At the intersection where the Stuart, Douglas and Northside neighborhoods meet sits Station 702, a new fast casual breakfast and lunch eatery. The restaurant opened in September, and owner Brad Loomis says it has had “an absolutely phenomenal response” from the community. Loomis and his business partner, Jason Newton, are focused on homemade foods using fresh ingredients. For new Station 702 visitors, Loomis has several recommendations: the breakfast flatbread, the breakfast burritos and one of his personal favorites, the Barbeque Brisket Scramble. “It’s a smoked beef brisket that we caramelize in a pan with onions, scrambled eggs and spuds, which are chunked potatoes, and it’s topped with barbecue sauce and cheese,” he says. “I haven’t had anyone who’s been disappointed in it.” Station 702 is at 702 Douglas Ave. and open 7 a.m.-2 p.m. Tuesday-Sunday. For more information, visit Station702.com.
Something Dramatic The Whale
The first weeks of this month are the last chance to catch Western Michigan University Theatre’s production of the nationally acclaimed play The Whale. Written by one of the most honored contemporary playwrights, Samuel D. Hunter, The Whale tells the humorous and emotional story of a 600-pound man shut up in his apartment and eating himself to death. The man begins a journey to reconnect with his long-estranged daughter, and the play follows the ups and down of his attempt. Mark Liermann, a WMU associate professor of theater and director of The Whale, says University Theatre chose the play because of Hunter’s acclaim and because of the subject matter. “This is a beautiful play that deserves to be seen,” Liermann says. “On a personal note, I read a lot of plays and I have never reacted as strongly asKPL_Encore_Feb2015_RTAd.pdf I did to this play. I knew the moment 1 1/15/2015 2:30:33 PM that I finished it —
after I closed my office door because I was sobbing, something I have never done after reading a play — I knew I had to do this play.” The Whale runs Feb. 1, 6 and 8 at the York Arena Theatre. Visit WMich.edu/Theatre/Season/Whale for show times and tickets.
Reading Together 2015
Meet Jerry Dennis Tues, March 3, 7 pm
Kalamazoo Central High School Auditorium
Set sail with Jerry Dennis and explore the history, nature, and science of our most vital source of fresh water - The Great Lakes. More than just a travel narrative, The Living Great Lakes, Searching for The Heart of the Inland Seas is a meditation on nature and our role as conservers as well as consumers. Michigan News Agency will sell copies of The Living Great Lakes at the event. w w w.encorekalamazoo.com | 9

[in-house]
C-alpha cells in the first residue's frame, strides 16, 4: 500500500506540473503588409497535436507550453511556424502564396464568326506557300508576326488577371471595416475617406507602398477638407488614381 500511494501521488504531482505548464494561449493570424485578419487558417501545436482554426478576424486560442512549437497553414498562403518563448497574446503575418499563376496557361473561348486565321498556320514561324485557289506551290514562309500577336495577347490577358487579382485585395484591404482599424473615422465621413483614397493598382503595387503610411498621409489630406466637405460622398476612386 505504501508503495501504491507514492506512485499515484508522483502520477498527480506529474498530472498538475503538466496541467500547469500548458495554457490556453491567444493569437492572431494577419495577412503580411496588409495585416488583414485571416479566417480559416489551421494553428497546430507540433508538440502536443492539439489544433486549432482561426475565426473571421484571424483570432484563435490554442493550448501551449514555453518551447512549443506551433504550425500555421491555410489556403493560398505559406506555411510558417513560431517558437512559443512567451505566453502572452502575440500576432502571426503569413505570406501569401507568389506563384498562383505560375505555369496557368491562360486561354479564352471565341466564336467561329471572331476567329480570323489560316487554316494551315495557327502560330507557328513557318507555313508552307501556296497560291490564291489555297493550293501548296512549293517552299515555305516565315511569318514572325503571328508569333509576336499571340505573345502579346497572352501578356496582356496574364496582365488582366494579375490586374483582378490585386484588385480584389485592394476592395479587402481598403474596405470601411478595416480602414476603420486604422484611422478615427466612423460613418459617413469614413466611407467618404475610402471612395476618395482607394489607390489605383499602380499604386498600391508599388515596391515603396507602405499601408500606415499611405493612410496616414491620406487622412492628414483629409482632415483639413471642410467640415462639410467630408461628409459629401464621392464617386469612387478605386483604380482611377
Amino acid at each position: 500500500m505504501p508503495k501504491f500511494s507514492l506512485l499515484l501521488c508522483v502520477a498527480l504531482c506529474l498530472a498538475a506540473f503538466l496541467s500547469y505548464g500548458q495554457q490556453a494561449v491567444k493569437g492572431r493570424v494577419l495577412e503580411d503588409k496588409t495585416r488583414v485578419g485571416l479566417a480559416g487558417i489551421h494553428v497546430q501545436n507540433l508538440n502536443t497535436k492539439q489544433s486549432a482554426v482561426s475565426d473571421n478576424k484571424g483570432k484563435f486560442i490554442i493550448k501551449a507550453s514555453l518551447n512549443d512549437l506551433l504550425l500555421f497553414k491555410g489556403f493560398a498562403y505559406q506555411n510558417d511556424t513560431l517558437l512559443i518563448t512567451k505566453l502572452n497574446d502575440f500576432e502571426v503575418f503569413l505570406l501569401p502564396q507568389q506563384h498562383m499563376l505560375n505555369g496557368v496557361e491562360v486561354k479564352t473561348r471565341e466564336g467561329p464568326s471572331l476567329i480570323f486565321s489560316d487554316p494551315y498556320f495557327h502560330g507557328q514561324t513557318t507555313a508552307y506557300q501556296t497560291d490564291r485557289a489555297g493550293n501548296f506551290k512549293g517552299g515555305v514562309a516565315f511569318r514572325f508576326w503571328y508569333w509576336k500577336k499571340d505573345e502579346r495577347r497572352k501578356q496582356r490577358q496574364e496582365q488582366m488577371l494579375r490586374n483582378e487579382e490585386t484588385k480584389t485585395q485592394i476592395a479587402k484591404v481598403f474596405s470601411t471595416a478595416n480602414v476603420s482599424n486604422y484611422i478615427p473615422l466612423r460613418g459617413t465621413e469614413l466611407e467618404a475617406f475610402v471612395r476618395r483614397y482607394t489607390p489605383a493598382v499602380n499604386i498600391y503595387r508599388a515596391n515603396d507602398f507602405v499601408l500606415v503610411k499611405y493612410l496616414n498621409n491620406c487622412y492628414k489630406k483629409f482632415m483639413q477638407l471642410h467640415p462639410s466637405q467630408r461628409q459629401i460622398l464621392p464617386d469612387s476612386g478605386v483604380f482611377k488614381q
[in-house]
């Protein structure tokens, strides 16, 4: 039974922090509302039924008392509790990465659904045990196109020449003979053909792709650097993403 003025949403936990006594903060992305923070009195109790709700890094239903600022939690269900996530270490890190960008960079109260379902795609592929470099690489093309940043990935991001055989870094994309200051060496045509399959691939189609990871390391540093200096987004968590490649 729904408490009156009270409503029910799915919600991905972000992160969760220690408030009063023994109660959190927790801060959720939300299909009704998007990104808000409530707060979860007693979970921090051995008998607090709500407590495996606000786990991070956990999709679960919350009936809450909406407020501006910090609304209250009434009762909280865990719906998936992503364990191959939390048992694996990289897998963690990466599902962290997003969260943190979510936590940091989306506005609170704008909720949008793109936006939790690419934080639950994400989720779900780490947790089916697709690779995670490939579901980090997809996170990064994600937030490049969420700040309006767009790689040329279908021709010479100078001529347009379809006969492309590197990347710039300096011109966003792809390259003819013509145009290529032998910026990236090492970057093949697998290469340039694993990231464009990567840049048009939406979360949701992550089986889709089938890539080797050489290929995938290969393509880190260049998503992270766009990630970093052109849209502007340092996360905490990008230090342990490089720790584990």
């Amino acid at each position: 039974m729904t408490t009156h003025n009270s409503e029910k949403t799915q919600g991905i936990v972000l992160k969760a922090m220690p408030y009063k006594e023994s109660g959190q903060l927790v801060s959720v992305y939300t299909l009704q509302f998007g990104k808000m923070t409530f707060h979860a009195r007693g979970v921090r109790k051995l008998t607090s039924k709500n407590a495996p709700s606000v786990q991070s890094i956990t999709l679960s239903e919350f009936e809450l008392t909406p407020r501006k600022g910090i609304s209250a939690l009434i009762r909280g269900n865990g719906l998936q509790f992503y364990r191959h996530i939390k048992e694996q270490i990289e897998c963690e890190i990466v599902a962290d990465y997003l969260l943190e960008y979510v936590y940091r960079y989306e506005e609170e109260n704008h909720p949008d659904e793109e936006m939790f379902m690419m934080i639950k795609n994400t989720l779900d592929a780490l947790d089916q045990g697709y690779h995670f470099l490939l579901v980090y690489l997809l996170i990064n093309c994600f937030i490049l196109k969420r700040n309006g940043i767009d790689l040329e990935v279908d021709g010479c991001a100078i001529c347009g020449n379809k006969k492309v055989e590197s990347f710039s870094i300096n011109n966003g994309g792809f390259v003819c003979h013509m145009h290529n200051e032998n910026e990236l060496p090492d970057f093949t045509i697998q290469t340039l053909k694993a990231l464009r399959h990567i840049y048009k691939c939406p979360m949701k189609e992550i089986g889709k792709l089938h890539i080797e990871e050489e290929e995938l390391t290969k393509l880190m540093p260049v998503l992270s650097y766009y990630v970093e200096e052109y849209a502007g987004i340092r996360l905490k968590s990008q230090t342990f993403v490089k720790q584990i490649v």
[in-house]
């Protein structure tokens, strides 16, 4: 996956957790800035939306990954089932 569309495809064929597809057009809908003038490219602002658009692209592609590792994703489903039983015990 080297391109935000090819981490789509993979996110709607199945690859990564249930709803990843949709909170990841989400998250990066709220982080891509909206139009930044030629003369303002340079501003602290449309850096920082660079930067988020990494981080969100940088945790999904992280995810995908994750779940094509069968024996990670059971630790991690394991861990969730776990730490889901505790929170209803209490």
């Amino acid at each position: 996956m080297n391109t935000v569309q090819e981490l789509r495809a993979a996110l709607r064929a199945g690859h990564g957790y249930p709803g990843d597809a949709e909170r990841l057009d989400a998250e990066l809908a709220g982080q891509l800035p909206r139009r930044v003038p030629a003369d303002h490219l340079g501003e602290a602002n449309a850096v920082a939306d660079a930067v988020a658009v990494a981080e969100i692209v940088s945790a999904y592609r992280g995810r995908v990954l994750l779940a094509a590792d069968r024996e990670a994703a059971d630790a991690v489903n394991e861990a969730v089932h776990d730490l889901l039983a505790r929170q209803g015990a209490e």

up front encore
U.S.A. National Curling Championships sweep into Kalamazoo T
his month marks the second time in five years that Kalamazoo’s Wings Stadium has hosted the U.S.A. National Curling Championships, a competition that decides which curlers will compete in the World Championships. “We put on such a great event in 2010 we were contacted to host the Nationals again in 2015,” says Rob Underwood, Wings Stadium entertainment director. “We have a local curling club too so curling is already a part of our culture, and this event helps creates an awareness of the sport.” The Kalamazoo Curling Club, which is housed at Wings Stadium, was established in 2008 as a hub for new and experienced curlers in the greater Kalamazoo area. Since the 2010 U.S.A. Nationals, the club has grown in membership. The club worked in conjunction with Wings Stadium and Downtown Kalamazoo Inc. to create a welcoming atmosphere for the championships in 2010, Underwood says, and they’re all hoping for an equally successful event Feb 14-21. “When Wings Stadium hosts an event like this, it really helps the whole community,” says Michael Mortlock, director of operations at Greenleaf Hospitality, which owns Wings Stadium. “People come from all over the country to stay at our hotels and eat at our restaurants and so it boosts our local economy.” Curler Joe Polo, the defending champion of the 2014 U.S.A. Curling Nationals, a champion of the 2011, 2010, 2006 and 2005 U.S.A. National Championships and a 2006 Olympic bronze medalist, will be one of the competitors. 10 | Encore FEBRUARY 2015
Historic images of Kalamazoo adorn the lids of the handmade candles of the Kalamazoo Candle Co.